The American College of Physicians said on Monday that healthy women who do not have any symptoms of disease and are not pregnant can skip regular pelvic exams.
The organization, which looked at studies conducted between 1946 and 2014, believes that the annual exams could actually do more harm than good, CBS News reports. Studies have shown that the bimanual exam does not detect ovarian cancer like it was previously thought, and may actually increase false positives that can lead to unnecessary extra tests and procedures.
"The pelvic examination has held a prominent place in women's health for many decades, and has become more of a ritual than an evidence-based practice," wrote Dr. George F. Sawaya, a professor at the University of California, San Francisco. "Regardless of whether the American College of Physicians' recommendation changes practice among obstetrician-gynecologists, it should prompt champions of this examination to clarify its goals and quantify its benefits and harms."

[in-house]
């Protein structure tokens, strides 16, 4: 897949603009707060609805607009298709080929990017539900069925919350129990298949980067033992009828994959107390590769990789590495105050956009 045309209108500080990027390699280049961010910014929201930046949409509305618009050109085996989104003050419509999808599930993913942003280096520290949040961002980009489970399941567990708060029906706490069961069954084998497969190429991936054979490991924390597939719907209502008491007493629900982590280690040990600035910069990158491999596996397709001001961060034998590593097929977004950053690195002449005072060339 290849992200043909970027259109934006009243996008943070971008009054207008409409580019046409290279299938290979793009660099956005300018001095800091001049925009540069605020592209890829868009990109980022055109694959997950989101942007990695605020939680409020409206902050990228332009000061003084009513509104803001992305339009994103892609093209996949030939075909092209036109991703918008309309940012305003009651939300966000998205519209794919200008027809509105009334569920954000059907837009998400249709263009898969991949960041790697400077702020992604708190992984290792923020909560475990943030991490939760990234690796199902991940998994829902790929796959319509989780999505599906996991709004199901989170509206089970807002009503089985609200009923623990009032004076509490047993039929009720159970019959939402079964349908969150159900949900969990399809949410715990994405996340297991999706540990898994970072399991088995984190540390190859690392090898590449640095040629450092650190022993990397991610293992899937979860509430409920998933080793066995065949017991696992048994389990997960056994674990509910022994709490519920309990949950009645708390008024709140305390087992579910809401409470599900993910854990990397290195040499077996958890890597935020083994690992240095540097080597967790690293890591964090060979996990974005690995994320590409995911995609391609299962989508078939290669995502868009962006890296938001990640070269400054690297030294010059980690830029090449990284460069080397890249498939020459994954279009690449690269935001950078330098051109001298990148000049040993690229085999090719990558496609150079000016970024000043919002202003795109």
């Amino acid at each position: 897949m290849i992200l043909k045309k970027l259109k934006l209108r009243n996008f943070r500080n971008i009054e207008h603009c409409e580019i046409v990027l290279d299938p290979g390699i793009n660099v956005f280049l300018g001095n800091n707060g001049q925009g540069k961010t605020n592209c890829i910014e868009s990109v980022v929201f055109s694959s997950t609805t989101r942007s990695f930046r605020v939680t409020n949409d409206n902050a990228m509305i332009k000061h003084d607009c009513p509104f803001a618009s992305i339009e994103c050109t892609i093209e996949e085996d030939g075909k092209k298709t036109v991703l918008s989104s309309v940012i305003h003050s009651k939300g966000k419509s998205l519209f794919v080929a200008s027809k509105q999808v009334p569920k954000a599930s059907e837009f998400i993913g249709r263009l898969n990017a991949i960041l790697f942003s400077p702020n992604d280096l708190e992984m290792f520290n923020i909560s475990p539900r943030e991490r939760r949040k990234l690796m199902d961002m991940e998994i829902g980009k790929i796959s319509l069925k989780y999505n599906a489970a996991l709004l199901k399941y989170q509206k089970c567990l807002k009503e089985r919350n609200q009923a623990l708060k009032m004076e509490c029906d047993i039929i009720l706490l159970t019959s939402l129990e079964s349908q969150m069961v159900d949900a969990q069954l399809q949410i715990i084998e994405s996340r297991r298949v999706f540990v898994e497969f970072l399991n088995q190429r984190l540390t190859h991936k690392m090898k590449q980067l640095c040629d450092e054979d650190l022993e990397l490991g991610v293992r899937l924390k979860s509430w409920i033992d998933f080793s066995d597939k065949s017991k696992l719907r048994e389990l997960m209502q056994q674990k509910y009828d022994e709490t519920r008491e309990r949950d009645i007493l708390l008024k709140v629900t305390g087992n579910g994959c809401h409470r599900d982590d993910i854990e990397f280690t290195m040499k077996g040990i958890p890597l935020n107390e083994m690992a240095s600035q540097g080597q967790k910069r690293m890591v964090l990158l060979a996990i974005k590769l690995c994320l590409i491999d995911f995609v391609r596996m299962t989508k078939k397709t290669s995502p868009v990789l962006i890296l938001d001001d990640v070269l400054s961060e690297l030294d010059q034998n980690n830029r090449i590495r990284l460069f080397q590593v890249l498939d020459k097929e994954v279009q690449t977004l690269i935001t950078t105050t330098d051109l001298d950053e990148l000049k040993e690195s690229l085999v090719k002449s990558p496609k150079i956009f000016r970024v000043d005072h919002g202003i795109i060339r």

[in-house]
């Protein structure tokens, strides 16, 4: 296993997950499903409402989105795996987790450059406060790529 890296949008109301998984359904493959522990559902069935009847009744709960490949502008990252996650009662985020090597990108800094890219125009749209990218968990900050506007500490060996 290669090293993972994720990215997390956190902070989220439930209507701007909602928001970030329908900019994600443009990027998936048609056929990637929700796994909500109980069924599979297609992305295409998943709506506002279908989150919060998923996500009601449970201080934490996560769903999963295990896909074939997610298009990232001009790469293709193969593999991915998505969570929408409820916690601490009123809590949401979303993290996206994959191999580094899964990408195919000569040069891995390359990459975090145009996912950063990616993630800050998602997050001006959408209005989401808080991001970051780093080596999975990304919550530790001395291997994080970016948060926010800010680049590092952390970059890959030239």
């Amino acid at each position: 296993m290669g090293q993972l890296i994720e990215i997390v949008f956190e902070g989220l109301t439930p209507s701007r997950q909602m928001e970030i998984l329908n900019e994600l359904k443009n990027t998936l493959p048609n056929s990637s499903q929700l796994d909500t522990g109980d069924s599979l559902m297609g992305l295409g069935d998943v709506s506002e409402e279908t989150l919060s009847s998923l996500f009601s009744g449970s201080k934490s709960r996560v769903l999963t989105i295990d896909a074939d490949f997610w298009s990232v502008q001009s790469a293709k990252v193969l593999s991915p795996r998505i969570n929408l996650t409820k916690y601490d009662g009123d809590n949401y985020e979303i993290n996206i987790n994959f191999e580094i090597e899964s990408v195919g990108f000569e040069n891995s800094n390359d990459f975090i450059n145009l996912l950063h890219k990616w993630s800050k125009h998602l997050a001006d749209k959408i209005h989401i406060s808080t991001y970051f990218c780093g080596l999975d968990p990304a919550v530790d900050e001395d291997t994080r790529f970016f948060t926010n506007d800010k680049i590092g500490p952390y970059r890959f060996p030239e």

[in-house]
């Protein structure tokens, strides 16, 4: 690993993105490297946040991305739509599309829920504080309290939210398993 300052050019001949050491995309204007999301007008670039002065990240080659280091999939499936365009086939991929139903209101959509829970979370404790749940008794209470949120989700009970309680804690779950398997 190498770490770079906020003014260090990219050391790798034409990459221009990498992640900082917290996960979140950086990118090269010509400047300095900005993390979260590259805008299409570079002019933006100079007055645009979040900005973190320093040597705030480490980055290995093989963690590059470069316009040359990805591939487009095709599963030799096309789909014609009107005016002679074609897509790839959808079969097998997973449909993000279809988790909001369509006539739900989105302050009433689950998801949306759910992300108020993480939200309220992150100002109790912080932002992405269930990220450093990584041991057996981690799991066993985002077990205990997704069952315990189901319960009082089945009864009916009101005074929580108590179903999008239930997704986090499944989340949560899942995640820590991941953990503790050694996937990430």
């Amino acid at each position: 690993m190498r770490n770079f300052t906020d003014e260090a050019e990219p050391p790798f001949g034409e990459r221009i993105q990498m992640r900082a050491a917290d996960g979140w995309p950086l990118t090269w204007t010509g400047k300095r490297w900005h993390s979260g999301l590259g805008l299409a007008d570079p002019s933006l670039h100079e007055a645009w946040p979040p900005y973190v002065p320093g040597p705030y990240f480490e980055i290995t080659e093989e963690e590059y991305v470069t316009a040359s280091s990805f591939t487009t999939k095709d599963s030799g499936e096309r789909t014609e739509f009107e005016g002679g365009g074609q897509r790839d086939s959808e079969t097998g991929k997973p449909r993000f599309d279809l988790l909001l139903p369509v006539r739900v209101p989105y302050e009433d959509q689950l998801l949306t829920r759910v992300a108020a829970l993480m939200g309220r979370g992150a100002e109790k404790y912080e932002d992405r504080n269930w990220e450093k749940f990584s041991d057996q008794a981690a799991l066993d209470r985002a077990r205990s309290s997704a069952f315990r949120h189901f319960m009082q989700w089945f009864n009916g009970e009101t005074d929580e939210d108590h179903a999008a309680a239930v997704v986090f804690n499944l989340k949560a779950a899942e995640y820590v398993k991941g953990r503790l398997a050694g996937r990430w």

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If a woman is having symptoms like discharge, bleeding, and pain, the ACP still recommends that she get a pelvic exam. Some doctors say they will continue to give full exams, regardless of the new guidelines.
"For me, I'm a gynecologist, so I've examined thousands of women," Dr. Taraneh Shirazian of Mount Sinai Hospital in New York City told CBS News. "I've picked up very early findings in my patients, early fibroids, early cysts. Some of the patients were asymptomatic, some of the patients did have symptoms but didn't realize that those symptoms were linked with their uterus or ovaries."
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